Recognizing a Rare Phenomenon of Angiotensin-Converting Enzyme Inhibitors: Visceral Angioedema Presenting with Chronic Diarrhea-A Case Report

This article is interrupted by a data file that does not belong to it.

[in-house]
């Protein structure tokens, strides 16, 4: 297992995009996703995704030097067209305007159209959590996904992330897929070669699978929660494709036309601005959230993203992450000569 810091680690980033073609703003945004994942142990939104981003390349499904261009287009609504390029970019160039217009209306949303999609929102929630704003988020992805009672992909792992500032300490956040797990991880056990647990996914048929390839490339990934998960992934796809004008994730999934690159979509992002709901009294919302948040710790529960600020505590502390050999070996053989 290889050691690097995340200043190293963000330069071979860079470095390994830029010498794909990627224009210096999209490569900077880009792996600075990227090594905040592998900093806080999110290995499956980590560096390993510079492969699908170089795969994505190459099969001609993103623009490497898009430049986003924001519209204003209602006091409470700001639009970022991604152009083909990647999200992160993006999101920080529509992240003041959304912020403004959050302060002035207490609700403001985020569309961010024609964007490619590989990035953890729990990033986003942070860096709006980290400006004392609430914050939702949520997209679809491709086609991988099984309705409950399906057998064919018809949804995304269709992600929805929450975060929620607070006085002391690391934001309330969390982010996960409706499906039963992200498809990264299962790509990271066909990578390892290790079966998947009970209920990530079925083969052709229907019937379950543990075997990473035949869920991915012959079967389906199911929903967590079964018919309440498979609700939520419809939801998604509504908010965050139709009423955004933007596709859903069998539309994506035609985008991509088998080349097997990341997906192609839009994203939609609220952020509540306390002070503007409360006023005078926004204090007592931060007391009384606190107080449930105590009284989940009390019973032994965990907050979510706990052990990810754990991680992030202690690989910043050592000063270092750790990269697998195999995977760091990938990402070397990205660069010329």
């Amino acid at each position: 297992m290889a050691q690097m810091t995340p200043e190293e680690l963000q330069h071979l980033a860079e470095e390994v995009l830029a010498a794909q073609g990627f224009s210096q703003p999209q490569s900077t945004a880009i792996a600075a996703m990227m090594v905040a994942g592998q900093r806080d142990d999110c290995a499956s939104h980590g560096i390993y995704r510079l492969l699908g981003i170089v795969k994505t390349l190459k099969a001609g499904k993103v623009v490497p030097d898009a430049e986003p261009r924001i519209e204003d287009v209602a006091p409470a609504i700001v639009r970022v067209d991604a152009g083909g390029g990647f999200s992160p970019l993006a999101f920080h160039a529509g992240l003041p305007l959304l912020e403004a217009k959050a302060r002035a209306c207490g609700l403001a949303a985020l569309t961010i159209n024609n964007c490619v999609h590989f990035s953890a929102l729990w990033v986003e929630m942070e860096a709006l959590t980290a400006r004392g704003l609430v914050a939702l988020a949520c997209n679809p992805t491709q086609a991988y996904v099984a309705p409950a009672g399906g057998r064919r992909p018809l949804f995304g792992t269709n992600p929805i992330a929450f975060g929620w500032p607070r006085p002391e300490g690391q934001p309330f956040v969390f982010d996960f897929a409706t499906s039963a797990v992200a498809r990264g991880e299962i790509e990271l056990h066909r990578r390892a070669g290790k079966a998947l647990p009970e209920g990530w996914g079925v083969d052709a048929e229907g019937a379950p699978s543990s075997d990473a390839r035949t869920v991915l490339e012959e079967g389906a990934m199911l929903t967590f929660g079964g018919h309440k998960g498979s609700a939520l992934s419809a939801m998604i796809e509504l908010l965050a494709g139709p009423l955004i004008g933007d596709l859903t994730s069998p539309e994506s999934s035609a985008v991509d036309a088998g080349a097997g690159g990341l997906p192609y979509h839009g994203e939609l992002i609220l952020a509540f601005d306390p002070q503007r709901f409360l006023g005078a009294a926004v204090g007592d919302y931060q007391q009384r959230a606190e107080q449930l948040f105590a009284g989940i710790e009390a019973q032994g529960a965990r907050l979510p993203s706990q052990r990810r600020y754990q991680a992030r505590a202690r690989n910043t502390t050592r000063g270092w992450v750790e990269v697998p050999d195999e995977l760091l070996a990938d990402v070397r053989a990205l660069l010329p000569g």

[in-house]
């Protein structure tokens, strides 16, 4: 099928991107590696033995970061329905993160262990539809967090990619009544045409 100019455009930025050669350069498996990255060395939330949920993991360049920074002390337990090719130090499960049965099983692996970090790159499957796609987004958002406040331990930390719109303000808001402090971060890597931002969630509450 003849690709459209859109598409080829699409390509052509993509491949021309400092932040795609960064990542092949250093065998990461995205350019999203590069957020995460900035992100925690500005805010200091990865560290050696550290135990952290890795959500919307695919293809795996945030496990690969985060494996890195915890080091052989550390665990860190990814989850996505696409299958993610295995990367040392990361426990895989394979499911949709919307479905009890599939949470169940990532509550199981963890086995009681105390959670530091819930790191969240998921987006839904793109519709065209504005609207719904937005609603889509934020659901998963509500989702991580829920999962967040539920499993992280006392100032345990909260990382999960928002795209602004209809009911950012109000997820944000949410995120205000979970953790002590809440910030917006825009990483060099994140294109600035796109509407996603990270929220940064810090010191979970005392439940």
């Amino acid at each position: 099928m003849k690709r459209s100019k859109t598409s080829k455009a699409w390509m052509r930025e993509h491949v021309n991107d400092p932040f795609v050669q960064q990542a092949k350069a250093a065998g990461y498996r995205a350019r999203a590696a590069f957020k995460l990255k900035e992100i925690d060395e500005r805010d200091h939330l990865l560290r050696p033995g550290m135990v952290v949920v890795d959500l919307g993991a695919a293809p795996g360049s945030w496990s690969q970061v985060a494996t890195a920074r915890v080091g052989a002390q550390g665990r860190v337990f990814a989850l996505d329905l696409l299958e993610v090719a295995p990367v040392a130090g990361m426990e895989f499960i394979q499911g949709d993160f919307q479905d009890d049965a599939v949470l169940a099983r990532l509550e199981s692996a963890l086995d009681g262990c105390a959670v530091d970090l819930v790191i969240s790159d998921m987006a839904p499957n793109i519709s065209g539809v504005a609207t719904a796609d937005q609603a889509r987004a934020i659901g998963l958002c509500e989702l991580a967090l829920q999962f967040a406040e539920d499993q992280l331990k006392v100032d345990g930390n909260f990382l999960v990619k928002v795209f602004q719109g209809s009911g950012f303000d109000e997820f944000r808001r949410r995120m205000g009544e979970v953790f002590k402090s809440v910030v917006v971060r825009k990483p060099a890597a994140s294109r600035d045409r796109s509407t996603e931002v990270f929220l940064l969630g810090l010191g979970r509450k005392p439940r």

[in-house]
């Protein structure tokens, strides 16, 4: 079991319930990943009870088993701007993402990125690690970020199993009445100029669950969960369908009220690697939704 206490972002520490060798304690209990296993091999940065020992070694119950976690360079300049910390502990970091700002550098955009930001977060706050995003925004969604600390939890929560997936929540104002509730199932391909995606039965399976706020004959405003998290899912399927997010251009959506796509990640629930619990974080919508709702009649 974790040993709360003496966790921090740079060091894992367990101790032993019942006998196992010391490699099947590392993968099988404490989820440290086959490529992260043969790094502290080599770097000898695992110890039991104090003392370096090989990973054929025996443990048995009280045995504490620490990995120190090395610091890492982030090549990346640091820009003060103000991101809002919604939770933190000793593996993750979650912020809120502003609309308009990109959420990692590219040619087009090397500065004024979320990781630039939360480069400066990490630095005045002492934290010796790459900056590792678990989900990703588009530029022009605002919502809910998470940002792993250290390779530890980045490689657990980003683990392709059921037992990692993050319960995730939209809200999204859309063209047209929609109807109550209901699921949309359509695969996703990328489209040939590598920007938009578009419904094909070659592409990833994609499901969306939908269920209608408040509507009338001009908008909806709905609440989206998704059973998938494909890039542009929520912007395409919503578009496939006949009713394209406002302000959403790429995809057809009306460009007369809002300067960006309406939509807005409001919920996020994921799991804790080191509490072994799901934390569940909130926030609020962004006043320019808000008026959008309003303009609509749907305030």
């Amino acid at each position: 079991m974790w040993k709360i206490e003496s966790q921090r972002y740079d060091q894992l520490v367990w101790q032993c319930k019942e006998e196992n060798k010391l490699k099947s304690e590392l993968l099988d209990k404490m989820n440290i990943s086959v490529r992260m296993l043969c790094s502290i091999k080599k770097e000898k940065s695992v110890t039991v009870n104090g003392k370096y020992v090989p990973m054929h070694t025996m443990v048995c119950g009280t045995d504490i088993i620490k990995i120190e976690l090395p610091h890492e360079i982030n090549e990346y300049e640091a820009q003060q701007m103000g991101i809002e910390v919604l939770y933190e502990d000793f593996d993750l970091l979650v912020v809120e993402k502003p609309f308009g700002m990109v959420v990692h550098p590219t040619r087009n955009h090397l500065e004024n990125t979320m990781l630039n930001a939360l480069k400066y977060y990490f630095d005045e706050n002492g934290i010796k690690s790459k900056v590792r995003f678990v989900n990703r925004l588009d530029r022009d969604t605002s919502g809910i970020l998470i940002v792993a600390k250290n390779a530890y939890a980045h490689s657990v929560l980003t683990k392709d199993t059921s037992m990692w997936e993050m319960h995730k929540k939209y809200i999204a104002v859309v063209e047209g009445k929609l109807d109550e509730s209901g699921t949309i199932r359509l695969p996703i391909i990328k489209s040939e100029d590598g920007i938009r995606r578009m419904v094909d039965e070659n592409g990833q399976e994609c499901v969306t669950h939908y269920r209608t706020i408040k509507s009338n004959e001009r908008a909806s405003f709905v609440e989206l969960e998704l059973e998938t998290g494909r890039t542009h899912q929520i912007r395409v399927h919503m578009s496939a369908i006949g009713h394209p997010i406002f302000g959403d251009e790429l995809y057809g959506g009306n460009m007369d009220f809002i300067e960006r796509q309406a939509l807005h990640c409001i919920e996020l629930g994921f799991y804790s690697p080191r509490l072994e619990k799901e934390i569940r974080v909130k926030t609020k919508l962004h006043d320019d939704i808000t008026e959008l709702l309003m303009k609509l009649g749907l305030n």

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INTRODUCTION: Peripheral angioedema of the face and upper airways is a well-known phenomenon of angiotensin-converting enzyme inhibitors occurring in only 0.1% to 0.7% of patients. We describe a case of the even less-common manifestation of visceral angioedema, which causes symptoms of chronic and intractable diarrhea.CASE PRESENTATION: A 68-year-old white woman presented with large-volume diarrhea, caused by visceral angioedema secondary to lisinopril therapy. Initial imaging studies were significant for distended small bowel loops, with subsequent unremarkable findings on colonoscopy and biopsy studies. After an exhaustive laboratory work-up, her diarrhea resolved only after the discontinuation of lisinopril.DISCUSSION: Use of angiotensin-converting enzyme inhibitors is increasing, making the recognition of visceral angioedema important in preventing significant morbidity and avoiding invasive and costly studies.